In 1996 I remember reading A Civil Action, about a town in Massachusetts where people fought back against environment pollution. That book freaked me out, and made me conscious of the cavalier way our water supply can so easily be placed at risk by greedy corporations. When I heard about Dan Fagin’s book Toms River: A Story of Science and Salvation winning the Pulitzer prize with a story about a New Jersey town that was ravaged by astronomical rates of childhood cancer, I was immediately predisposed to LOVE the book, and I was not disappointed.
The book is filled with heart-wrenching personal stories of people whose lives were affected (and often destroyed as a result of the actions of giant chemical companies just dumping unbelievable amounts of toxic waste right into to water supply.
I loved the way Fagin told the history of the companies involved, going back to the origins of dye-making. The companies had basically trashed the environment in Basel, and then moved to Cincinnati, where they got into some trouble for their environmental practices (or lack of them). When these giant companies came to town looking to start up operations, all people could see (or cared to see) were the jobs that would come along. This was one of the biggest dye manufacturing plants in the entire world, and they went on into plastics and other chemical products.
What really knocked me out was the QUANTITY of waste the factories produced…in fact, they produced more waste than product! So they had to put it somewhere, and the story of illegal dumping is a big part of the Toms River saga. People would dump thousands of barrels of waste wherever they could, including a chicken farm.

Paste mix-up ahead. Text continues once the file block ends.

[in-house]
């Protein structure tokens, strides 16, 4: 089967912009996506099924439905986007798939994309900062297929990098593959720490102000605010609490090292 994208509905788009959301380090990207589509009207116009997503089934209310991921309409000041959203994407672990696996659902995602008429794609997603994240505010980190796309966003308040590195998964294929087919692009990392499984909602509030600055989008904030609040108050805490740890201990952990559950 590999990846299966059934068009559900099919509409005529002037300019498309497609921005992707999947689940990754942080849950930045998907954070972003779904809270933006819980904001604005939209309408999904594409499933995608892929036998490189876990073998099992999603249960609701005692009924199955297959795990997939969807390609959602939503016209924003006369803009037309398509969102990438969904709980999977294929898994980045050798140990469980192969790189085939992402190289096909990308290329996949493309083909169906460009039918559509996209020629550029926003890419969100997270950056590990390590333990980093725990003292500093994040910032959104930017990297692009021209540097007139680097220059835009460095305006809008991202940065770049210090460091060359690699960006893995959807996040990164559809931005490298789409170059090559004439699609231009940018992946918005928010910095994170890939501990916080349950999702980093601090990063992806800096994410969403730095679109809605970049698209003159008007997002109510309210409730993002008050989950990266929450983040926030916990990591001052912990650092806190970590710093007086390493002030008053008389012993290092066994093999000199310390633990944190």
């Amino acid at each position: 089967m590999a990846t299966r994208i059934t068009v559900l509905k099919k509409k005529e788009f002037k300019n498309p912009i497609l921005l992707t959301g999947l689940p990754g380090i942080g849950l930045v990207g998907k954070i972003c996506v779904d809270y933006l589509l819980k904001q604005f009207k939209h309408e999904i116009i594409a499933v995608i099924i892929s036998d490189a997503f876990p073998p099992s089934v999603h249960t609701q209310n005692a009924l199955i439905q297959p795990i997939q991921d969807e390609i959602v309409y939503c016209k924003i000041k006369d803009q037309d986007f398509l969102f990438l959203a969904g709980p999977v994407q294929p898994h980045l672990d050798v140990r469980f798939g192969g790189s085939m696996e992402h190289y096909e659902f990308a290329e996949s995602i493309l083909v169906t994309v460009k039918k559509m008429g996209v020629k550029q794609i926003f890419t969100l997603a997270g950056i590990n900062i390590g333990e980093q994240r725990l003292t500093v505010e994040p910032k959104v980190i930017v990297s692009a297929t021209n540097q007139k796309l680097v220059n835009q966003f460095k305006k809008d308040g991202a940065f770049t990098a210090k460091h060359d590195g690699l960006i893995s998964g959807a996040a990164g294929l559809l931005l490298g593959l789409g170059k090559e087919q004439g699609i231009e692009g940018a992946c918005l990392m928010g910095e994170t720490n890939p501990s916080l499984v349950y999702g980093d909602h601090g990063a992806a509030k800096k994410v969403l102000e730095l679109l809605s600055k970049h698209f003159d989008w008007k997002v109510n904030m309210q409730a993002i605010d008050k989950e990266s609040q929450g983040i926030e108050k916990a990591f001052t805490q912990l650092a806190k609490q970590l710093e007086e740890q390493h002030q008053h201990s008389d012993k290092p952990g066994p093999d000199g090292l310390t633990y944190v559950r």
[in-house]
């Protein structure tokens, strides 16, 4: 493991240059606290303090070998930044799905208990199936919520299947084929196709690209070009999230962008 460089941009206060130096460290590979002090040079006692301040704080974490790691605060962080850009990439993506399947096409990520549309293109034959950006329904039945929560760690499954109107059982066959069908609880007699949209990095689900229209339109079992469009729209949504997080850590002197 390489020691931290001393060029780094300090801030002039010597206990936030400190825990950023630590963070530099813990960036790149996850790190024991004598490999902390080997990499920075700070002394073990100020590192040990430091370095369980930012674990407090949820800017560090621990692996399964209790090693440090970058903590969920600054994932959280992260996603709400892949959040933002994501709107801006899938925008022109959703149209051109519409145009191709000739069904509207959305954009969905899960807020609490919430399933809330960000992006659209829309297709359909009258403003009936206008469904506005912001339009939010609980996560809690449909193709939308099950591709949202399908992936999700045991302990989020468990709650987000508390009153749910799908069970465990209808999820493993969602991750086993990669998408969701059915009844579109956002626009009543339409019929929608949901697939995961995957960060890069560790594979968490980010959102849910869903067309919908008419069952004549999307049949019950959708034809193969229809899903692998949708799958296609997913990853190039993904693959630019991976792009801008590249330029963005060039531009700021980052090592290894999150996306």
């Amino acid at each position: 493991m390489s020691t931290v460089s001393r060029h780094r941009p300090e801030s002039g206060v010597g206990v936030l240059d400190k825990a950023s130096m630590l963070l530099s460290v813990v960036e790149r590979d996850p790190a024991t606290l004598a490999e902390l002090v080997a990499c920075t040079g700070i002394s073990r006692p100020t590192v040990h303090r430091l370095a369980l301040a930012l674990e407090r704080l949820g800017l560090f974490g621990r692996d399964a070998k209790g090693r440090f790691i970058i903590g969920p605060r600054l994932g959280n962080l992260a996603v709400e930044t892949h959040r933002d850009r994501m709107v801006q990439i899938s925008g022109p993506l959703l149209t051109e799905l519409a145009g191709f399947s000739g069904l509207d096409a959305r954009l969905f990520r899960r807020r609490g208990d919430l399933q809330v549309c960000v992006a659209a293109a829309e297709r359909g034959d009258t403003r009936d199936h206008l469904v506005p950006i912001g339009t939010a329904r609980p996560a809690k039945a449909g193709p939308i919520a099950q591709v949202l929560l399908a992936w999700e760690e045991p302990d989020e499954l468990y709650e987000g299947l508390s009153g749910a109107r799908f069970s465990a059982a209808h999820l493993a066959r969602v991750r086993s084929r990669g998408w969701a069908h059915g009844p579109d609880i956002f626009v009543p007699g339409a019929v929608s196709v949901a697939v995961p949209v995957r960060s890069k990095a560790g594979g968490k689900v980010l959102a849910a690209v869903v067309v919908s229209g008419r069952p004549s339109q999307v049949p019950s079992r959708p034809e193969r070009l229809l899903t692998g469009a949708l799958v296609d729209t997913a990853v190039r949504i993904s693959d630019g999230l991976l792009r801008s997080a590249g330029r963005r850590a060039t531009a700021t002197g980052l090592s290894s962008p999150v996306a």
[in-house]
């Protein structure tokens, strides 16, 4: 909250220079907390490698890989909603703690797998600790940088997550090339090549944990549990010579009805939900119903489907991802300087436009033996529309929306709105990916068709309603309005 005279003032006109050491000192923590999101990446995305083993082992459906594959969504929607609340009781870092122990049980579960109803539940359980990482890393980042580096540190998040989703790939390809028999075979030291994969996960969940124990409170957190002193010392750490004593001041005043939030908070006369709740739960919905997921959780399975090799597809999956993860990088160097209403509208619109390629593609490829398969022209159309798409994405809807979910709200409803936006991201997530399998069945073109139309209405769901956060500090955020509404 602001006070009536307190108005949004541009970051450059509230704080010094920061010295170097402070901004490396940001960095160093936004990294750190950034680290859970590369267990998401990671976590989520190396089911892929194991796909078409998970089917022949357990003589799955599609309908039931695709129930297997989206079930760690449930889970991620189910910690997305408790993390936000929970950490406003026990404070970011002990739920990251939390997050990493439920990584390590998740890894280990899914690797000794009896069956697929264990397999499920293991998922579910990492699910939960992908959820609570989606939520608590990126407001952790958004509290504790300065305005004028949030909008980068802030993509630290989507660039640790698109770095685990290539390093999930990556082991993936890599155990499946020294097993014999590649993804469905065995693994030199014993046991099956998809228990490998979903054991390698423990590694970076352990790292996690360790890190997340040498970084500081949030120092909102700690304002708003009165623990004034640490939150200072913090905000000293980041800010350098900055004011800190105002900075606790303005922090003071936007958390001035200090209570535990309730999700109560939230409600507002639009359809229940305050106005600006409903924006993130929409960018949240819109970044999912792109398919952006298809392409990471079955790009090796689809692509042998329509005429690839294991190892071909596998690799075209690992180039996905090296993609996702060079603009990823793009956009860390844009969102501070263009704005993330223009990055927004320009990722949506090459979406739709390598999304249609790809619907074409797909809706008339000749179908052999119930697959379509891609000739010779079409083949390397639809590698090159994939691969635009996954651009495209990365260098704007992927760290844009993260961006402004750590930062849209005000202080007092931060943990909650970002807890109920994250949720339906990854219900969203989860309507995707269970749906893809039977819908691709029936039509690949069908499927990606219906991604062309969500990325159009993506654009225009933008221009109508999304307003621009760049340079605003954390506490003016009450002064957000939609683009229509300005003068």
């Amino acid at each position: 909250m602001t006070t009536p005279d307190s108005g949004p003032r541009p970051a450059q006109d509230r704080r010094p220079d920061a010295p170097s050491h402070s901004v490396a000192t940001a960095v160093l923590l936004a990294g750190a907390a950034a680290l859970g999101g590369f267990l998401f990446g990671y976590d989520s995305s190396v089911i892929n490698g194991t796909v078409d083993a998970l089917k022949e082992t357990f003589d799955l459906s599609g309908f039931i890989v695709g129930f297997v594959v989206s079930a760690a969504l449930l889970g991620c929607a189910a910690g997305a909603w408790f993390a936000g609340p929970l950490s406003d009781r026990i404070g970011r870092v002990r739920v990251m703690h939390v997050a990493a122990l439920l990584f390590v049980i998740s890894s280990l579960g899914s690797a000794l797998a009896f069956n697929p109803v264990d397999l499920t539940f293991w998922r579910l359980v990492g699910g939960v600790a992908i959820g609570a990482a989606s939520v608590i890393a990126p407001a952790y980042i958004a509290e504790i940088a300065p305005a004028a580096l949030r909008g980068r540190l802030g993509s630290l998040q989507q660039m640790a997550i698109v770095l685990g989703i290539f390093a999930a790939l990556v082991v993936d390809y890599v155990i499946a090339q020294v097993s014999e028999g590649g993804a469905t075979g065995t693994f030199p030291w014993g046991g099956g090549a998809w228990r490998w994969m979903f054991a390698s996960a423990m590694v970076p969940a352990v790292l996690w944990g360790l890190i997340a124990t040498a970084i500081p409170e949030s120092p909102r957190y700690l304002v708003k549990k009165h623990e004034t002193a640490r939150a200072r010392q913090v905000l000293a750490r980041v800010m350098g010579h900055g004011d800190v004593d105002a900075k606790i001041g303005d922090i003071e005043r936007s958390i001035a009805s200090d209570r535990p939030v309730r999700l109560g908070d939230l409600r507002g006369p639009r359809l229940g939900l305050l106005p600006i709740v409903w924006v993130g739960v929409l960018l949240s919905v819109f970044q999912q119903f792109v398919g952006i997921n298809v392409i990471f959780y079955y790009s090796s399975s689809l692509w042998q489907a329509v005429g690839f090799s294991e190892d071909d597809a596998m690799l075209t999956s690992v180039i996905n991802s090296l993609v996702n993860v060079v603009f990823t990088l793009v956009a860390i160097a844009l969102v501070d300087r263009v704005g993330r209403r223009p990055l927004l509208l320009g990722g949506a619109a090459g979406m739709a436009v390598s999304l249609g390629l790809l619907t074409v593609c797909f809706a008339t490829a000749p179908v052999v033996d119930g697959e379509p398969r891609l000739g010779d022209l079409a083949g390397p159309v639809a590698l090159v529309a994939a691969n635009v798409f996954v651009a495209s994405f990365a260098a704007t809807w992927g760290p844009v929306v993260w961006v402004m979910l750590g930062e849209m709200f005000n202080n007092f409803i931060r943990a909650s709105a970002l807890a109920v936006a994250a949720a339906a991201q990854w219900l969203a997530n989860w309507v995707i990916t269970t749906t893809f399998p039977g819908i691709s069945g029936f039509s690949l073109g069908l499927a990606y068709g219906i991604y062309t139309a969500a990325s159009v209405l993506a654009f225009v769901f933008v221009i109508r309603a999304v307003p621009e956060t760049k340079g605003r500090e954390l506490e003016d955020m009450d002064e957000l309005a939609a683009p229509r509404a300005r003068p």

Speaking on Democracy Now, Dan Fagin said that even though he worked as an environment reporter for more than 25 years, the brazenness of the behavior of the companies involved in this story surprised him. In addition, he marveled at the way people were able to band together to pursue action against the companies involved.
The book is fascinating on several levels: documenting corporate malfeasance, providing a look at the history of chemical production, peeking into the pain suffered by the innocent victims of the illegal dumping, glimpsing the political shenanigans that led to the locating of the plant in the first place, and finally inspiring readers who want to believe that it IS possible to “fight the man” and make corporations at least a tiny bit accountable for the actions.
I am grateful for the opportunity to review this book in return for an unbiased review. Totally five stars!